Disclosure are an act whose huge success comes from their sheer unpredictability. Andrew Drever talks to half of the duo to get the story behind their new album.
In the long lead-up to Disclosure’s latest album, Energy, the UK dance music duo have been releasing standalone singles and EPs that are experimental, sample-heavy and strongly influenced by African musical styles.
Their 2018 single, ‘Ultimatum’ (featuring Malian singer Fatouma Diawara) along with tracks from this year’s Ecstasy EP like the Afro-disco ‘Tondo’ and the percussive ‘Etran’ seemed to hint that their new LP would be heavily weighted towards African club bangers.
But, as Energy shows, those tracks turned out to be a red herring. When I admit to Guy Lawrence – one half of Disclosure alongside younger brother Howard – that I fooled myself into believing I knew what they were going to do on this album, he laughs.
“Howard and I were listening to a lot of music from places like Nigeria and Mali,” he explains. “We’re fans, and we were doing the research on the history as well. I listened to a lot of 70s disco from Lagos and I’m a big fan of Fela Kuti. You can’t really stop those influences seeping into your music because it all absorbs itself in your subconscious.”
Across their 10 years (their debut single, ‘Offline Dexterity’, was released in 2010), Disclosure has skillfully straddled the line between mainstream success and dance music credibility. Their sound and productions are rooted in the underground house, two-step, garage and dubstep they grew up on, but their ambition is to write songs that will resonate beyond the clubs.
The pair’s first two albums (2013’s Settle and 2015’s Caracal) both went to number one on the UK charts. They’ve been nominated for the Mercury Music Prize, as well as Brit and Grammy Awards. They’ve also successfully established a mean live reputation despite much of their music being augmented with guest vocalists.
Energy, released last week, is another gleaming, immaculately-produced selection of dance-pop gems, showcasing their usual UK garage and house, but also Afropop, rap, downtempo, bass, hip-house and more. The album has a smart mix of guest vocalists: from the established (Kelis, Syd from The Internet, Common), to the currently white-hot (Channel Tres, Kehlani, Fatouma Diawara) to up-and-comers like Blick Bassy and Mick Jenkins.
“Everyone we always choose to work with, we’re just fans,” says Lawrence with a shrug. “Anyone who’s anyone, we just listen to these people a lot in our spare time on Spotify. It’s never a label hook-up or a publishing hook-up, or anything like that. It always comes from us initially just liking their music.”
Having completed the album in November last year, the brothers have been waiting for nearly a year to release Energy. In March, Guy tested positive for Covid-19 in the US and he spent three months recovering in LA with his American-based girlfriend.
Now back in the UK, the brothers have lately been giving back to their fans by running online engineering and production workshops on their Twitch channel.
“Things changed a lot, because our plan with Disclosure was to be on tour all year,” says Lawrence. “It’s a shame we can’t play the album live to people in real life, but that’s (only) half of our industry. Once I felt better, I just kind of channeled all my energy into being creative, and we’ve been doing a lot of teaching online. We’ve been making new songs in front of people, trying to share the process. That’s been cool, and none of that would have happened if it wasn’t for Covid.”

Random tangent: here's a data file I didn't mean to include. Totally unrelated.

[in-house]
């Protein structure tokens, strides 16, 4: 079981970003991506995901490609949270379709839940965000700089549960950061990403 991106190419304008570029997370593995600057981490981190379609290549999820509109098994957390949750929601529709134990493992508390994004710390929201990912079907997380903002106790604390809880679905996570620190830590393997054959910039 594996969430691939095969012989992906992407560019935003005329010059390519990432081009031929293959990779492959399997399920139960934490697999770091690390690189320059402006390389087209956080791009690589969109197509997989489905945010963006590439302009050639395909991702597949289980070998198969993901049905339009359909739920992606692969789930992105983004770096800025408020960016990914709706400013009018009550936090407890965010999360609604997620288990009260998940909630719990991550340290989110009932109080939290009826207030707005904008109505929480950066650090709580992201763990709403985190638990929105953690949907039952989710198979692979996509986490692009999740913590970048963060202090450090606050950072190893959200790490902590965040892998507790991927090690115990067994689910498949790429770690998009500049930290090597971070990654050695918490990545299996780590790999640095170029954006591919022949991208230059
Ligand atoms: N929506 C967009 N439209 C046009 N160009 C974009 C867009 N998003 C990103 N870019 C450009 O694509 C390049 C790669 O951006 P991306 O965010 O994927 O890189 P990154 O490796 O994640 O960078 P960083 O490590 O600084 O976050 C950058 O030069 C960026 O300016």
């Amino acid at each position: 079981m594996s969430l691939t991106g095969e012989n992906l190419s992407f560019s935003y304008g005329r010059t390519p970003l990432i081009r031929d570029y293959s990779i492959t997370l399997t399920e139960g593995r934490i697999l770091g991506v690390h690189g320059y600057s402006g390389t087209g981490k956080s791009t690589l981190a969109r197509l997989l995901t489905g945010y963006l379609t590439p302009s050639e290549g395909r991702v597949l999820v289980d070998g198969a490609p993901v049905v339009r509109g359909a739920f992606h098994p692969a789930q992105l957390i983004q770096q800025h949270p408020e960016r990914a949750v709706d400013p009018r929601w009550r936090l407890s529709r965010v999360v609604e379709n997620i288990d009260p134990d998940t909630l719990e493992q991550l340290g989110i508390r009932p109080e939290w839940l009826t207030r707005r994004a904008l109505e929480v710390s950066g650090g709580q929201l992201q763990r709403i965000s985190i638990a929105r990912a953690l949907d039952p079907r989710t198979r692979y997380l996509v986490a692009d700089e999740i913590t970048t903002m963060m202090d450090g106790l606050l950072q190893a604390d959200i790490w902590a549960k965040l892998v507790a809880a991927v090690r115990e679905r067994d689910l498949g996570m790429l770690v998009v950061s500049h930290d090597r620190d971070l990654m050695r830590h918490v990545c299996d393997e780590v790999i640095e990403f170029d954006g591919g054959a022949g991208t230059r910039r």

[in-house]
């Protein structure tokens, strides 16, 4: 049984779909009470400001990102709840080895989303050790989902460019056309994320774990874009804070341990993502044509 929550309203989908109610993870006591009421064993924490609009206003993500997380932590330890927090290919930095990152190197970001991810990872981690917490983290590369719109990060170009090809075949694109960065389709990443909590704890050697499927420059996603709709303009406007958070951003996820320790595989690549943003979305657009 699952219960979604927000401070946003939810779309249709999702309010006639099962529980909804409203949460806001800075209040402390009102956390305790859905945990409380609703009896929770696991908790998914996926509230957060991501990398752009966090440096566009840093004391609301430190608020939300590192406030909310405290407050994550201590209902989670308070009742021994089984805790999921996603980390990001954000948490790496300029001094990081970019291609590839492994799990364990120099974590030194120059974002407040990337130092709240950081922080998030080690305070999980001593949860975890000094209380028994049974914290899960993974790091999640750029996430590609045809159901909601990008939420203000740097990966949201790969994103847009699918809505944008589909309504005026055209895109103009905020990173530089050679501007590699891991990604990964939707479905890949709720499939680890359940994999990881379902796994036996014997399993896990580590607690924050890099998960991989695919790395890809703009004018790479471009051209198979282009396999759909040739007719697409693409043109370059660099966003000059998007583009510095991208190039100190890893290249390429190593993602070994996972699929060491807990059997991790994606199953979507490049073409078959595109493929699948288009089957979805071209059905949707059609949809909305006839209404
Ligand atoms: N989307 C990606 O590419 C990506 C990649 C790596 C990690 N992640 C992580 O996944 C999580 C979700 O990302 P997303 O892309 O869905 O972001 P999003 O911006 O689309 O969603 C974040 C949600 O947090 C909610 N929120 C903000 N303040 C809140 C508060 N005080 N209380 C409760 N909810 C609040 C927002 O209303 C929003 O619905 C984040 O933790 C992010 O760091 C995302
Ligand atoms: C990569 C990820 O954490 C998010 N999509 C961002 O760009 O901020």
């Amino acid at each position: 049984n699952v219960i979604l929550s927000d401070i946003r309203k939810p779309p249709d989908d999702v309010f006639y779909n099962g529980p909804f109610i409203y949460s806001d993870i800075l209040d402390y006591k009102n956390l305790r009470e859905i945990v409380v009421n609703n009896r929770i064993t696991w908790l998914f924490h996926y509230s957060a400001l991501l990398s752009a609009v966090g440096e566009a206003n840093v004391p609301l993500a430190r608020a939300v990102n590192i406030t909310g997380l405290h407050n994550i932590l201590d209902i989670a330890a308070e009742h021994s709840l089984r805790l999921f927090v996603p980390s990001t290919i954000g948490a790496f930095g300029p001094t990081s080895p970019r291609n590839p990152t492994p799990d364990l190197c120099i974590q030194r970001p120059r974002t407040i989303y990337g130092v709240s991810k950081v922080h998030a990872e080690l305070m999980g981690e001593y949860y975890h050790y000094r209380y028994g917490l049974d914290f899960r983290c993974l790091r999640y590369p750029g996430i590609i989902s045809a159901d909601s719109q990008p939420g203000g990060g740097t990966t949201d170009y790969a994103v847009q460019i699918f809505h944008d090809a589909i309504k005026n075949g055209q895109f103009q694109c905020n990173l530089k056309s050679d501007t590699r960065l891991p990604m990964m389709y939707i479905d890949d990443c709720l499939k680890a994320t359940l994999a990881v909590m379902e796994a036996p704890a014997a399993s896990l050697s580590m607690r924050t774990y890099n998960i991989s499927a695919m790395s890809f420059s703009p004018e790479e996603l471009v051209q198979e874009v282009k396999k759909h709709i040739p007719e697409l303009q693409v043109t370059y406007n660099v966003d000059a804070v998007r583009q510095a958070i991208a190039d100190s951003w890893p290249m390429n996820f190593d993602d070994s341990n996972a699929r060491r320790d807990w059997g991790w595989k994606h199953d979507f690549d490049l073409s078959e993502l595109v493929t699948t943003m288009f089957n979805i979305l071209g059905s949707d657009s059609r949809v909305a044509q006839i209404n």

For Energy, Disclosure worked up almost 200 tracks, finally whittling those down to a concise 11 tracks over 39 minutes. Most of the album was written and recorded quickly in the warmth of the L.A. sunshine.
The album’s opener, ‘Watch Your Step’, featuring Kelis, has a twitchy house groove and an earworm melody from the versatile US musician.
“’Acapella’ was obviously a huge like crossover house hit,” says Lawrence. “She knows her shit about house music; that’s a hell of a banger. For me, ‘Millionaire’ with Andre 3000 is probably my all-time Kelis favorite. It made sense for us to make a two-step tune, with her, especially as she’d lived in London for ten years, so she knows a lot about UK garage. We didn’t have to explain anything, she knew what to do.”
The swaggering ‘Lavender’ features the baritone flow of Compton rapper-producer, Channel Tres, who’s been a revelation since his hit ‘Controller’ in 2018. Despite revealing that Channel Tres was on acid during their studio session, Lawrence has nothing but praise for his musical skills.
“I’m such a big fan,” he says. “I literally love everything he does, I’m not just fanboying. He’s a sick dancer and he’s got these dope guys on stage with him, I respect how he makes like most of his own beats. He’s got the voice of… I don’t know what voice that is. It’s like 10 octaves below the usual. I can only do it in the morning! He’s got morning voice all of the time!”
This is actually the first time Disclosure have had featured rappers on their music. As well as Channel Tres, the likes of Common, slowthai and Anime all make cameos. Lawrence says working with rappers was a new discipline for the duo.
“It was something we’ve been waiting to do this whole time,” he says. “Being from fucking Reigate in Surrey, there ain’t many rappers! There just aren’t, so that’s honestly why we ended up making songs like ‘When a Fire Starts to Burn’. We were sampling motivational speakers, or people talking, or spoken word that sounded a bit like rap, because we didn’t know any rappers and no one was taking our calls back then.
“Now they are, we’ve unlocked rappers and we couldn’t wait to get in the room with people like that.”
Energy is out now.
The Bulletin is The Spinoff’s acclaimed daily digest of New Zealand’s most important stories, delivered directly to your inbox each morning.